Russia’s troubled vaccine diplomacy
Russia’s Sputnik V vaccine, the first in the world to be registered, has been spreading disarray and division in Europe.
When Igor Matovic, the Slovakian prime minister, ordered two million doses of the Russian vaccine to fight Slovakia’s coronavirus outbreak, his effort soon blew up in his face, costing him his job and almost toppling the whole government — just three months after Slovakia adopted a new security strategy rooted in unequivocal support for NATO and wariness of Russia.
Instead of receiving plaudits, Matovic was accused of cutting a deal with Russia behind ministers’ backs, breaking ranks with the European bloc and succumbing to what his foreign minister described as a Russian “tool of hybrid war” that “casts doubt on work” with the E.U.
Details: Similar altercations have occurred across Europe: Conversations between the French and Russian leaders over potential orders were subsequently derided by France’s foreign minister, who called the vaccine a “propaganda tool.” And the leaders of Austria and Germany have clashed over the E.U.’s failure to register the jab. The bloc has urged member states to hold off on orders until approval is granted.
Here are the latest updates and maps of the pandemic.
In other developments:
World virus cases are hitting record levels. The average daily rate of new cases has been above 800,000 for more than a week.
As India recorded 401,993 new coronavirus cases on Saturday, a global record, Prime Minister Narendra Modi’s party lost crucial and highly watched state elections in West Bengal.
India received desperately needed supplies of oxygen from countries including the U.S., Britain and France.
Three thousand people partied in a British warehouse without masks or social distancing on Friday, part of a scientific trial amid the country’s successful vaccine rollout.
Few of the 78,000 volunteers at the Tokyo Olympics will be vaccinated. Most are being offered little more than a couple of masks and some hand sanitizer.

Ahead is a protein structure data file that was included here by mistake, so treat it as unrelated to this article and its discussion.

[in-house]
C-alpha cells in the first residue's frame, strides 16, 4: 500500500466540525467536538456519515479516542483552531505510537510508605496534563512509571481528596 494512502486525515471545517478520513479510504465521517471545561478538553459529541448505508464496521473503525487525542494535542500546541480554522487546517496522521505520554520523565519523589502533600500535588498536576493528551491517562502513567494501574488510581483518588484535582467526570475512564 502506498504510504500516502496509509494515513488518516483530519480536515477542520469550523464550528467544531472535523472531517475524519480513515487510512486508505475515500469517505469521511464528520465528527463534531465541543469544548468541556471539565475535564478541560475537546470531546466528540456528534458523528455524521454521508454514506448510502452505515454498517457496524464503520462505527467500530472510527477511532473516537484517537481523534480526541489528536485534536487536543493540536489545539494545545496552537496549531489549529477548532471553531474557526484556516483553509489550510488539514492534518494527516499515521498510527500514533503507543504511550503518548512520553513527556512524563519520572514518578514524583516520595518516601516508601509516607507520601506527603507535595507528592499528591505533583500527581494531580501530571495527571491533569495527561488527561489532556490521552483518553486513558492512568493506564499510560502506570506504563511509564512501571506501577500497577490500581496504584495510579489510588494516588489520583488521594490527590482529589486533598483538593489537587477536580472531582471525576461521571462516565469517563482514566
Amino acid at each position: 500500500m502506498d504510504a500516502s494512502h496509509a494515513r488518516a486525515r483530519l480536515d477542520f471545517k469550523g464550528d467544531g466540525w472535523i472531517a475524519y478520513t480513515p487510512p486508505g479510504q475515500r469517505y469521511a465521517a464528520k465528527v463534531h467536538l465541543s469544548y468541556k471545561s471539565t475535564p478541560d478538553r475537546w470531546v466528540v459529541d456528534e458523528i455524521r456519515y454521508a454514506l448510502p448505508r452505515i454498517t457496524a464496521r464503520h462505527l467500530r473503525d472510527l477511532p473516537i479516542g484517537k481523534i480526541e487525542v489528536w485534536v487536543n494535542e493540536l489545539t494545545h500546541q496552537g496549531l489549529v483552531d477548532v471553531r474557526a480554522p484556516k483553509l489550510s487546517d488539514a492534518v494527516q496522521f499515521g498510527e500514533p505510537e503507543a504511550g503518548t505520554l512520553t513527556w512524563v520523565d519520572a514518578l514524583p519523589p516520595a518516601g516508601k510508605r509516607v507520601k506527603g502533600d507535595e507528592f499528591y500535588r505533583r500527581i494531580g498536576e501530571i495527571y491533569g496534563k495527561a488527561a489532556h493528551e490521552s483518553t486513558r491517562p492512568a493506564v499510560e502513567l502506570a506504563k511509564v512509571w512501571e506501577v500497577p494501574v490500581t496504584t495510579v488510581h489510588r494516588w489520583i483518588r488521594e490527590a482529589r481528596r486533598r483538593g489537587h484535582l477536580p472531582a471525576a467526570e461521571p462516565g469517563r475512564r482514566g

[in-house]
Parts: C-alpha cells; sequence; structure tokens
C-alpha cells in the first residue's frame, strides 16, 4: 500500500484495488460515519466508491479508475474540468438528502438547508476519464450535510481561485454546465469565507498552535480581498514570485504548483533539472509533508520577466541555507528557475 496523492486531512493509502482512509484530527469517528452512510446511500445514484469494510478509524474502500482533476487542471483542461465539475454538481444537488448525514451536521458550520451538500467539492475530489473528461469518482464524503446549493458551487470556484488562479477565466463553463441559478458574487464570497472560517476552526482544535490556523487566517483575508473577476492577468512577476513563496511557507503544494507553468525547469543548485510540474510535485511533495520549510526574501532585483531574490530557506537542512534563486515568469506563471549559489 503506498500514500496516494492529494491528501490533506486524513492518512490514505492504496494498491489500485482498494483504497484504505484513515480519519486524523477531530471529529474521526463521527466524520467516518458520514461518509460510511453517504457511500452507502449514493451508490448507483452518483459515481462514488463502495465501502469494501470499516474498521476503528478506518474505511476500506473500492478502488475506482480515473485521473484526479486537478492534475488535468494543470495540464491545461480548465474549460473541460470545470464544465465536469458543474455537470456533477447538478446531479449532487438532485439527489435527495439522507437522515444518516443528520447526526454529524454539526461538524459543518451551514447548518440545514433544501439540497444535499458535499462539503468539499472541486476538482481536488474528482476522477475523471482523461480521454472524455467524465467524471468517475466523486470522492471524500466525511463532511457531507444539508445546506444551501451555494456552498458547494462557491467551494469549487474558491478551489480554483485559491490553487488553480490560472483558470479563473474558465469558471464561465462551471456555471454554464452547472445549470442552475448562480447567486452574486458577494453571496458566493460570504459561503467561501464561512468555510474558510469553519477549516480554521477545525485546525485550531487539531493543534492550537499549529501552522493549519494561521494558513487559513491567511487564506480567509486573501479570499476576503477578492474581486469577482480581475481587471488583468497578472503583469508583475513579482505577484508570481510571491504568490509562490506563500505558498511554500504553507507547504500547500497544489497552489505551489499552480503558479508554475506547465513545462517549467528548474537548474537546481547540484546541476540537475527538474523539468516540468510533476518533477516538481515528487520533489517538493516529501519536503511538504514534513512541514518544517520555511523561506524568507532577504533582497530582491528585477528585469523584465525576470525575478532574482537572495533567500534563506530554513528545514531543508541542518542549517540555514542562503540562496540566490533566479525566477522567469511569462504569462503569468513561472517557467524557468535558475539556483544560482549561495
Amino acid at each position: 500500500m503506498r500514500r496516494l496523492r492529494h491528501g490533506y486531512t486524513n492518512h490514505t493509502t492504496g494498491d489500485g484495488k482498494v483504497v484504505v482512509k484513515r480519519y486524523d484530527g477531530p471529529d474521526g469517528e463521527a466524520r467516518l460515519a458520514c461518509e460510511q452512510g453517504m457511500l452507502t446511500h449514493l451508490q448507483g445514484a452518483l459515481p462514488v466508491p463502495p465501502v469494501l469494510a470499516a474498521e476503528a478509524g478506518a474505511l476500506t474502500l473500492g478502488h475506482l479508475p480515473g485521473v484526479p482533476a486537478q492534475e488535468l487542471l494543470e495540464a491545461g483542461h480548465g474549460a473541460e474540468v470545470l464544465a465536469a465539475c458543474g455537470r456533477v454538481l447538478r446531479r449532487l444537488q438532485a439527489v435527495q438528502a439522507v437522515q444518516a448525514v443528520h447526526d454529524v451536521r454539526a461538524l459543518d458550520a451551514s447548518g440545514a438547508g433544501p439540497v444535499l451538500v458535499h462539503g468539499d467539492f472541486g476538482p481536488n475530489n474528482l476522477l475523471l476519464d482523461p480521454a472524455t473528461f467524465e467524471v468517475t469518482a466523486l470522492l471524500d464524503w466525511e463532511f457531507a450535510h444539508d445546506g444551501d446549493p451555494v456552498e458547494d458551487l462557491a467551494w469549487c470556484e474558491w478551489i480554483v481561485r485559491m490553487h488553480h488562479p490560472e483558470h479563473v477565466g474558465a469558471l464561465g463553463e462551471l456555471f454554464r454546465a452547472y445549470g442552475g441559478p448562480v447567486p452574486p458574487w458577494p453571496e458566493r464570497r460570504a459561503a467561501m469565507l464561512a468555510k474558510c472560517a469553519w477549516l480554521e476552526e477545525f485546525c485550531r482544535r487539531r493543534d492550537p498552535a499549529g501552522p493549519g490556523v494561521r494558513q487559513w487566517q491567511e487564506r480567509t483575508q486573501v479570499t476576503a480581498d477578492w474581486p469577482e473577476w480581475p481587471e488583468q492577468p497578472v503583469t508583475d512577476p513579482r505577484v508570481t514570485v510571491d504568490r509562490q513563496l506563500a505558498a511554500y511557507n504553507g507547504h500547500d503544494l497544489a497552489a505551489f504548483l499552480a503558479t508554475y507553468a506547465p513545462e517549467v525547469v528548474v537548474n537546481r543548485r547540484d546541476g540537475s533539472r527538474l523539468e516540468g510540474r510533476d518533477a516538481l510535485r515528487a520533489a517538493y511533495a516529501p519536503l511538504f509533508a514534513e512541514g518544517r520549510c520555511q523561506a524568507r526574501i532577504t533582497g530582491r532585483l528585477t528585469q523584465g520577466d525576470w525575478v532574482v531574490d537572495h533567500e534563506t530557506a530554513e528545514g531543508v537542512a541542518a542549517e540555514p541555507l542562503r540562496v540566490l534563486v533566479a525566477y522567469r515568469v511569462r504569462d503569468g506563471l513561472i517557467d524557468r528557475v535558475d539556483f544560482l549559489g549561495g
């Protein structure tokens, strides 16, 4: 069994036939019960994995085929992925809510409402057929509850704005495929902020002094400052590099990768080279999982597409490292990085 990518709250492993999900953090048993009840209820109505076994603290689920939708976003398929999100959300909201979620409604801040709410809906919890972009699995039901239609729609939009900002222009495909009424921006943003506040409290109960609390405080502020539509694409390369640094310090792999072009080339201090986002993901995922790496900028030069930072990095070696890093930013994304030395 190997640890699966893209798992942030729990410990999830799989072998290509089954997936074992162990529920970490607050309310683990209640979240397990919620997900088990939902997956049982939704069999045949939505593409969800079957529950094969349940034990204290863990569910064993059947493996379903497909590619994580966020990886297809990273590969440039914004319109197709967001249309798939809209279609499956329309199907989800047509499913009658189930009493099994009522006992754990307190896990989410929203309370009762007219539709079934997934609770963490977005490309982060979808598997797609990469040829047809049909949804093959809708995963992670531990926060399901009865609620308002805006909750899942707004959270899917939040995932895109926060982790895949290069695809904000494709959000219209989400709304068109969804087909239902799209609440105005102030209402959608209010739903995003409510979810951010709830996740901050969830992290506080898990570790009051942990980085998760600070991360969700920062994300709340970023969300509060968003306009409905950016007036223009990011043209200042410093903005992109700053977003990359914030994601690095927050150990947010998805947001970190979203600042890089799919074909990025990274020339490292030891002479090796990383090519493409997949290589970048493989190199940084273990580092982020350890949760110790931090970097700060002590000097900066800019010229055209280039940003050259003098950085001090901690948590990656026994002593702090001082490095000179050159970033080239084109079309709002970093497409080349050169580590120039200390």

Anger after stampede at Israeli festival
Israelis called for accountability after a deadly stampede on Friday, as questions swirled about the culpability of the government, religious leaders and the police.
Forty-five people died in a night that began as a joyful pilgrimage for tens of thousands of ultra-Orthodox Jews but became one of the deadliest peacetime tragedies in Israeli history. But the tragedy didn’t come as a surprise: For years, local politicians, journalists and ombudsmen had warned that the site had become a death trap, even as officials turned a blind eye to safety concerns.
Background: Israeli governing coalitions have long courted the growing ultra-Orthodox minority, a critical voting bloc that can turn the tide of an election. Tensions between the insular group and the Israeli mainstream have increased in recent months, as parts of ultra-Orthodox society resisted virus restrictions ordered by the state, preferring to follow the counsel of their own leadership.
Boris Johnson’s fiancée in the spotlight
Critics of Boris Johnson, the British prime minister, have turned on Carrie Symonds, his fiancée, in a raging scandal over his costly interior decorating.
Johnson has been accused of secretly using funds from a Conservative Party donor to supplement his public budget for redecorating his apartment on Downing Street, prompting an investigation by Britain’s Electoral Commission. But it is Symonds and her purportedly expensive taste in wallpaper and designer furniture that has become a running theme on social media and in British tabloids.
For Symonds, a former Conservative Party communications chief who now works for an animal-rights group, it is the latest trial in a year of dramatic events: Johnson’s near-fatal illness after he contracted the coronavirus; the birth of their son, Wilfred; and the bitter purging of Johnson’s chief adviser, Dominic Cummings, in which she is reported to have played a behind-the-scenes role.
#CarrieAntoinette: Headlines and hashtags were launched by a Tatler magazine report on Symonds that quoted an anonymous visitor deriding the Downing Street décor left by Johnson’s predecessor as a “John Lewis furniture nightmare,” referring to a British department store. Symonds’s defenders say the attacks on her are sexist.
THE LATEST NEWS
Other Big Stories
As U.S. troops prepared to leave Afghanistan, a suicide bomber blew up a truck in Logar Province on Friday, killing at least 27 people and wounding more than 100. The Taliban has not yet claimed responsibility.